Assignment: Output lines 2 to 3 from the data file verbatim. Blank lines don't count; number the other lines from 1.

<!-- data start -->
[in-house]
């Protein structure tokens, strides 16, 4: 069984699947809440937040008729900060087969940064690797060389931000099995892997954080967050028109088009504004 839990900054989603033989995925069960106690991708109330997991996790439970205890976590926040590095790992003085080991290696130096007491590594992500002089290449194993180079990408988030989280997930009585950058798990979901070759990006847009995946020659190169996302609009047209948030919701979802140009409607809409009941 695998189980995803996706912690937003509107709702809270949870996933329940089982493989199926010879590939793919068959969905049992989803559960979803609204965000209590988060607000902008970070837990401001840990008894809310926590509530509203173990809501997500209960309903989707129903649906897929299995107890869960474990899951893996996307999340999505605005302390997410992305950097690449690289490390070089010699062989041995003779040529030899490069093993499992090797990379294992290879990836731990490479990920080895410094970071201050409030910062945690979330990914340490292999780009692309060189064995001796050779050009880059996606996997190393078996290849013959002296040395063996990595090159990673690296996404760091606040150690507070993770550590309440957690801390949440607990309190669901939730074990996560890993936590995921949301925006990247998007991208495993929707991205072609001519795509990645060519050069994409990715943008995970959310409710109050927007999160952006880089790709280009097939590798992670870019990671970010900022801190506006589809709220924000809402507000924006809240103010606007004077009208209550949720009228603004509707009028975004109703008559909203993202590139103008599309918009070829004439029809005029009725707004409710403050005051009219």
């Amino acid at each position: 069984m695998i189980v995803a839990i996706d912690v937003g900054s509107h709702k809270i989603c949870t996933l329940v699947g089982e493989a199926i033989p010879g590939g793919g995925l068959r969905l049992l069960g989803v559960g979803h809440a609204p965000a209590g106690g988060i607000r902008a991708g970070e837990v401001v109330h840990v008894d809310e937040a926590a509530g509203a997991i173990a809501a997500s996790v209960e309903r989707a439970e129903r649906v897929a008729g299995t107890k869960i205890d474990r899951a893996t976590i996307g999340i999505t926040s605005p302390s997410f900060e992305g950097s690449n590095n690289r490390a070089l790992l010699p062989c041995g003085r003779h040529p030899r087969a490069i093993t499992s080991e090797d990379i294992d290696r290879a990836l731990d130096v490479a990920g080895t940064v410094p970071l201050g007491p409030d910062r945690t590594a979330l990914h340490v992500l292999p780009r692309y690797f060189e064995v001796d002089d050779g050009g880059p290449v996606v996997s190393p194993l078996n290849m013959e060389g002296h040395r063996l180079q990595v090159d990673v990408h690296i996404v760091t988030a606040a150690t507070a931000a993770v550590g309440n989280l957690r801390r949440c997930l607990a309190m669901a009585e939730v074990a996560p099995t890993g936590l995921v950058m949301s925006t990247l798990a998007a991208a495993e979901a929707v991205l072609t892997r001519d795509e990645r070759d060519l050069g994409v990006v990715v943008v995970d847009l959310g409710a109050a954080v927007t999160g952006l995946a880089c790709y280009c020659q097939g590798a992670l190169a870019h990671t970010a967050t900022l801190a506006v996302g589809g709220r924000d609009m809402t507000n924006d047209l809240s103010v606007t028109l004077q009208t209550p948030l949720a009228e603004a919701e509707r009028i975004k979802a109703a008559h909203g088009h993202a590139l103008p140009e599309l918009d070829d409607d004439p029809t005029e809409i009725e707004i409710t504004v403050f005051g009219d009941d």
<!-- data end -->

């Protein structure tokens, strides 16, 4: 069984699947809440937040008729900060087969940064690797060389931000099995892997954080967050028109088009504004 839990900054989603033989995925069960106690991708109330997991996790439970205890976590926040590095790992003085080991290696130096007491590594992500002089290449194993180079990408988030989280997930009585950058798990979901070759990006847009995946020659190169996302609009047209948030919701979802140009409607809409009941 695998189980995803996706912690937003509107709702809270949870996933329940089982493989199926010879590939793919068959969905049992989803559960979803609204965000209590988060607000902008970070837990401001840990008894809310926590509530509203173990809501997500209960309903989707129903649906897929299995107890869960474990899951893996996307999340999505605005302390997410992305950097690449690289490390070089010699062989041995003779040529030899490069093993499992090797990379294992290879990836731990490479990920080895410094970071201050409030910062945690979330990914340490292999780009692309060189064995001796050779050009880059996606996997190393078996290849013959002296040395063996990595090159990673690296996404760091606040150690507070993770550590309440957690801390949440607990309190669901939730074990996560890993936590995921949301925006990247998007991208495993929707991205072609001519795509990645060519050069994409990715943008995970959310409710109050927007999160952006880089790709280009097939590798992670870019990671970010900022801190506006589809709220924000809402507000924006809240103010606007004077009208209550949720009228603004509707009028975004109703008559909203993202590139103008599309918009070829004439029809005029009725707004409710403050005051009219």
């Amino acid at each position: 069984m695998i189980v995803a839990i996706d912690v937003g900054s509107h709702k809270i989603c949870t996933l329940v699947g089982e493989a199926i033989p010879g590939g793919g995925l068959r969905l049992l069960g989803v559960g979803h809440a609204p965000a209590g106690g988060i607000r902008a991708g970070e837990v401001v109330h840990v008894d809310e937040a926590a509530g509203a997991i173990a809501a997500s996790v209960e309903r989707a439970e129903r649906v897929a008729g299995t107890k869960i205890d474990r899951a893996t976590i996307g999340i999505t926040s605005p302390s997410f900060e992305g950097s690449n590095n690289r490390a070089l790992l010699p062989c041995g003085r003779h040529p030899r087969a490069i093993t499992s080991e090797d990379i294992d290696r290879a990836l731990d130096v490479a990920g080895t940064v410094p970071l201050g007491p409030d910062r945690t590594a979330l990914h340490v992500l292999p780009r692309y690797f060189e064995v001796d002089d050779g050009g880059p290449v996606v996997s190393p194993l078996n290849m013959e060389g002296h040395r063996l180079q990595v090159d990673v990408h690296i996404v760091t988030a606040a150690t507070a931000a993770v550590g309440n989280l957690r801390r949440c997930l607990a309190m669901a009585e939730v074990a996560p099995t890993g936590l995921v950058m949301s925006t990247l798990a998007a991208a495993e979901a929707v991205l072609t892997r001519d795509e990645r070759d060519l050069g994409v990006v990715v943008v995970d847009l959310g409710a109050a954080v927007t999160g952006l995946a880089c790709y280009c020659q097939g590798a992670l190169a870019h990671t970010a967050t900022l801190a506006v996302g589809g709220r924000d609009m809402t507000n924006d047209l809240s103010v606007t028109l004077q009208t209550p948030l949720a009228e603004a919701e509707r009028i975004k979802a109703a008559h909203g088009h993202a590139l103008p140009e599309l918009d070829d409607d004439p029809t005029e809409i009725e707004i409710t504004v403050f005051g009219d009941d």